Skip to Content

Join the 'Methicillin-Resistant Staphylococcus Aureus Infection' group to help and get support from people like you.

Methicillin-Resistant Staphylococcus Aureus Infection News

Related terms: MRSA Infection, MRSA, Community-acquired MRSA, CA-MRSA, Hospital-acquired MRSA, HA-MRSA

'Superbug' Common Among N.C. Hog Workers, Study Says

Posted 16 days ago by Drugs.com

FRIDAY, Nov. 18, 2016 – Some workers at hog production facilities in the United States have skin infections from drug-resistant "superbugs," researchers report. Hogs are given antibiotics to speed their growth. But, overuse of the drugs has been linked to the development of bacteria that don't respond to many antibiotics commonly used to treat staph infections, the researchers said in background notes. "This study suggests that carrying these bacteria may not always be harmless to humans," said study leader Christopher Heaney. He's an assistant professor with the Bloomberg School of Public Health at Johns Hopkins University in Baltimore. Previously, it was known that many hog workers had these bacteria in their noses, but it wasn't clear if the workers were at increased risk of infection, Heaney said. This study included 103 hog facility workers in North Carolina and 80 child and adult ... Read more

Related support groups: Infections, Bacterial Infection, Skin Infection, Methicillin-Resistant Staphylococcus Aureus Infection, Bacterial Skin Infection, Bacteremia

More U.S. Kids Getting Drug-Resistant Infections

Posted 17 days ago by Drugs.com

THURSDAY, Nov. 17, 2016 – Antibiotic-resistant infections are on the rise among American children, a new study finds. Researchers analyzed blood samples collected from kids aged 1 to 17 who received outpatient, inpatient, intensive care unit and long-term care between 1999 and 2012. During that time, the rates of Pseudomonas aeruginosa bacteria samples that were resistant to at least three types of antibiotics rose from about 15 percent to 26 percent, the investigators found. Meanwhile, the rate of bacteria samples resistant to carbapenems – a class of antibiotics considered one of the treatments of last resort for highly resistant infections – rose from just over 9 percent to 20 percent. Drug resistance was more common among children in intensive care units, those aged 13 to 17, and those in the Midwest, the findings showed. The study offers more evidence of the need for aggressive ... Read more

Related support groups: Infections, Bacterial Infection, Methicillin-Resistant Staphylococcus Aureus Infection, Bacteremia

Nurses' 'Scrubs' Pick Up Bad Hospital Germs

Posted 27 Oct 2016 by Drugs.com

THURSDAY, Oct. 27, 2016 – The "scrubs" of intensive care unit (ICU) nurses often pick up disease-causing germs, including those resistant to antibiotics, a new study reports. "We know there are bad germs in hospitals, but we're just beginning to understand how they are spread," said study lead author Dr. Deverick Anderson, an associate professor of medicine at Duke University School of Medicine in Durham, N.C. These bad germs spread from patients to the nurses' uniforms (usually the sleeves and pockets) and objects around the room, most often to bed railings, the researchers found. "This study is a good wake-up call that health care personnel need to concentrate on the idea that the health care environment can be contaminated," said Anderson. "Any type of patient care, or even just entry into a room where care is provided, truly should be considered a chance for interacting with ... Read more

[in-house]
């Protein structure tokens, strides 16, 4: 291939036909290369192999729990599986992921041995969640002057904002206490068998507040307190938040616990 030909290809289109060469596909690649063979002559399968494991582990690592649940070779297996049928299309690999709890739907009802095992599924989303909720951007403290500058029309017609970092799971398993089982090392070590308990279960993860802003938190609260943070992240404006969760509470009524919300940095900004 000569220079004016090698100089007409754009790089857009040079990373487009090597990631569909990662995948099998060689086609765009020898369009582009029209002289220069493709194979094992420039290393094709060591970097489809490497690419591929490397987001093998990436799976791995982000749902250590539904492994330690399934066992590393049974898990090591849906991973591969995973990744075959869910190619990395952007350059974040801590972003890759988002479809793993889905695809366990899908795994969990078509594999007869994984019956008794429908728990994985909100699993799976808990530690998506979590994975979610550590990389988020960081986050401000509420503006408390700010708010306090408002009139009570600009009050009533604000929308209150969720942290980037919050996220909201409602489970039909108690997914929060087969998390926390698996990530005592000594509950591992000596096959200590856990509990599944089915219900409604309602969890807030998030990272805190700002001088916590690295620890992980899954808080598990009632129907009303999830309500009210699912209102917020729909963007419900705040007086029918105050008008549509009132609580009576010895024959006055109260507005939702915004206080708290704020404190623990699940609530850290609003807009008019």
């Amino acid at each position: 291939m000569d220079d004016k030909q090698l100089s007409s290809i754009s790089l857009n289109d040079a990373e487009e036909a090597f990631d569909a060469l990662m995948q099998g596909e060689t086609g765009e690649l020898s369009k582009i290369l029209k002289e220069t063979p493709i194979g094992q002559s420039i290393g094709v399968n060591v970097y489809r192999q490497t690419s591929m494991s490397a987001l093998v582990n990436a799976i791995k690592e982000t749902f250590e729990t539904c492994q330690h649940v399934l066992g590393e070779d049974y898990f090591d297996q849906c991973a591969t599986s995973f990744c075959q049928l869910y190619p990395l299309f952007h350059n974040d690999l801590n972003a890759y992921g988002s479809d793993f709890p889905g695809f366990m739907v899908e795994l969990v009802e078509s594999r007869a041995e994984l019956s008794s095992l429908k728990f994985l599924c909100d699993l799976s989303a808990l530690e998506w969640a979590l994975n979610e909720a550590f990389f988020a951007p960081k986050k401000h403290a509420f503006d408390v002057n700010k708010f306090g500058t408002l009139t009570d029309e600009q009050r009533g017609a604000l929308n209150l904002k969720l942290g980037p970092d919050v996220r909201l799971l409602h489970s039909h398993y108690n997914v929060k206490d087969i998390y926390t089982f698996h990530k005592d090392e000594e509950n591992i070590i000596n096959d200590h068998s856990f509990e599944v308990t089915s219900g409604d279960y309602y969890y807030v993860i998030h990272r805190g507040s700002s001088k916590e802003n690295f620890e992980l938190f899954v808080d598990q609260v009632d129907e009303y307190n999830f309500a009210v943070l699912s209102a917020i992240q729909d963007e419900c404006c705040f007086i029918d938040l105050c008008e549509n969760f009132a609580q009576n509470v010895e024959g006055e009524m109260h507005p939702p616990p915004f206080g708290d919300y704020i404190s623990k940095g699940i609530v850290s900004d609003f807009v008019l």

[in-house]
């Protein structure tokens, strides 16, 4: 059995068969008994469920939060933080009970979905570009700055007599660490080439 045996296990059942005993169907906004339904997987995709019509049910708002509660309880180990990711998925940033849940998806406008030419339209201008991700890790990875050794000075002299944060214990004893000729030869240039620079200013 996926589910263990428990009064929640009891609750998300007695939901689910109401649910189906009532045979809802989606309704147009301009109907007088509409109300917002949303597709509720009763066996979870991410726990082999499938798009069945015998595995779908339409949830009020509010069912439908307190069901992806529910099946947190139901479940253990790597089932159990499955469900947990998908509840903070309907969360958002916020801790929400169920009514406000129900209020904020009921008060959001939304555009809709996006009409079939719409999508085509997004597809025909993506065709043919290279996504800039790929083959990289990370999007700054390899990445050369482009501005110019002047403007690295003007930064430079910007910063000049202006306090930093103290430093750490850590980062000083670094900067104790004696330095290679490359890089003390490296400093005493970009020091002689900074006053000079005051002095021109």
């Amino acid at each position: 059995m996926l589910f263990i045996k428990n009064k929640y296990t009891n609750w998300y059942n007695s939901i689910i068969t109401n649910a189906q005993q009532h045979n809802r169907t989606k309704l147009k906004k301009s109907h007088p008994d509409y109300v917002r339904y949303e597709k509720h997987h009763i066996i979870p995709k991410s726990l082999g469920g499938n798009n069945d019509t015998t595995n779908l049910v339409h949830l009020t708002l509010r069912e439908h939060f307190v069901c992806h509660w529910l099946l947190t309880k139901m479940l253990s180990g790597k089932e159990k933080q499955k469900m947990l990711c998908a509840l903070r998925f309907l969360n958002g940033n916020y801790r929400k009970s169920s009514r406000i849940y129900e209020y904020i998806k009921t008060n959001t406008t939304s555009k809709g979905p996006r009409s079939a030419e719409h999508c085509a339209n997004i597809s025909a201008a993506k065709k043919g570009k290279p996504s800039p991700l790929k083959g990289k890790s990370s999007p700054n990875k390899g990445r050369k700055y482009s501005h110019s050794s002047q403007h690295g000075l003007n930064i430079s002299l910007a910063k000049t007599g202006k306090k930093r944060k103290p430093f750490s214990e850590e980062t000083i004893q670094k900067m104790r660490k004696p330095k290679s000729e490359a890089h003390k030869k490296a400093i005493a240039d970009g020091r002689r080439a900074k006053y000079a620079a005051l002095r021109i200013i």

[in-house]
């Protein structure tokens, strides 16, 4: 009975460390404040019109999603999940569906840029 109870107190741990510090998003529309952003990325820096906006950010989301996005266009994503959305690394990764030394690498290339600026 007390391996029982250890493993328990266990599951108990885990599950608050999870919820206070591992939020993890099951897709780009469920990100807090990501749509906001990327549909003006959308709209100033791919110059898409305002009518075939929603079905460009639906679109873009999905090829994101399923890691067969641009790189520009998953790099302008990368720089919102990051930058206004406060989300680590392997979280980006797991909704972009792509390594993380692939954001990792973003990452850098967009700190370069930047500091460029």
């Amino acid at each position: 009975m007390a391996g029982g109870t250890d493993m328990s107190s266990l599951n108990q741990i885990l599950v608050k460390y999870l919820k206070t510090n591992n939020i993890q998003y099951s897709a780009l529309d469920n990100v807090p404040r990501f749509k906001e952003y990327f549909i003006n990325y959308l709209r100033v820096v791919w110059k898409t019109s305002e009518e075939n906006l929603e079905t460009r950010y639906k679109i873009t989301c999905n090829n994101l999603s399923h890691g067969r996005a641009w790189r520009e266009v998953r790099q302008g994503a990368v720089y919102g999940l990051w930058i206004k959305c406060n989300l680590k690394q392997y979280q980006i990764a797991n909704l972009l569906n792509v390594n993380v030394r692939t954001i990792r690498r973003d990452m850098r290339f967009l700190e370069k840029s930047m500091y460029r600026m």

Related support groups: Infections, Bacterial Infection, Methicillin-Resistant Staphylococcus Aureus Infection

Drug-Resistant Germs Thrive in America's Corroding Water Systems

Posted 23 Sep 2016 by Drugs.com

FRIDAY, Sept. 23, 2016 – The thousands of miles of aging, corroding pipes that bring water to Americans each day may be home to dangerous drug-resistant bacteria, a new report warns. These harmful bacteria include legionella, which causes Legionnaires' disease; pseudomonas, which can trigger pneumonia; and mycobacteria, which can cause tuberculosis and other illnesses, the researchers said. While these bacteria thrive in many environments, they "can [also] live in the pipes; they can survive on tiny amounts of nutrients found in water," explained lead researcher Dr. Jeffrey Griffiths, a professor of public health and medicine at Tufts University School of Medicine in Boston. Overall, his team's analysis of 100 million Medicare records found that between 1991 and 2006, more than 617,000 older Americans were hospitalized after falling ill from infection with these three common bacteria ... Read more

Related support groups: Infections, Bacterial Infection, Methicillin-Resistant Staphylococcus Aureus Infection, Tuberculosis, Legionella Pneumonia

New MRSA Strain Found in Denmark

Posted 23 Sep 2016 by Drugs.com

FRIDAY, Sept. 23, 2016 – Researchers in Denmark have identified a new form of the superbug known as MRSA (methicillin-resistant Staphylococcus aureus) that they suspect may be spread through eating contaminated poultry. People who raise livestock are known to face a higher risk for MRSA, the researchers said. But, the new strain infected 10 urban-dwelling people who hadn't been working on a farm and had no direct contact with live farm animals. Instead, the researchers believe the MRSA patients were infected after eating or handling poultry that had been imported from other European countries. "This is one of the first studies providing compelling evidence that everyday consumers are also potentially at risk," study author Lance Price said in a news release from George Washington University (GWU), in Washington, D.C. Price serves as director of the Antibiotic Resistance Action Center ... Read more

Related support groups: Infections, Bacterial Infection, Methicillin-Resistant Staphylococcus Aureus Infection, Bacterial Skin Infection

CDC: Too Many Antibiotics Still Being Prescribed in U.S.

Posted 19 Sep 2016 by Drugs.com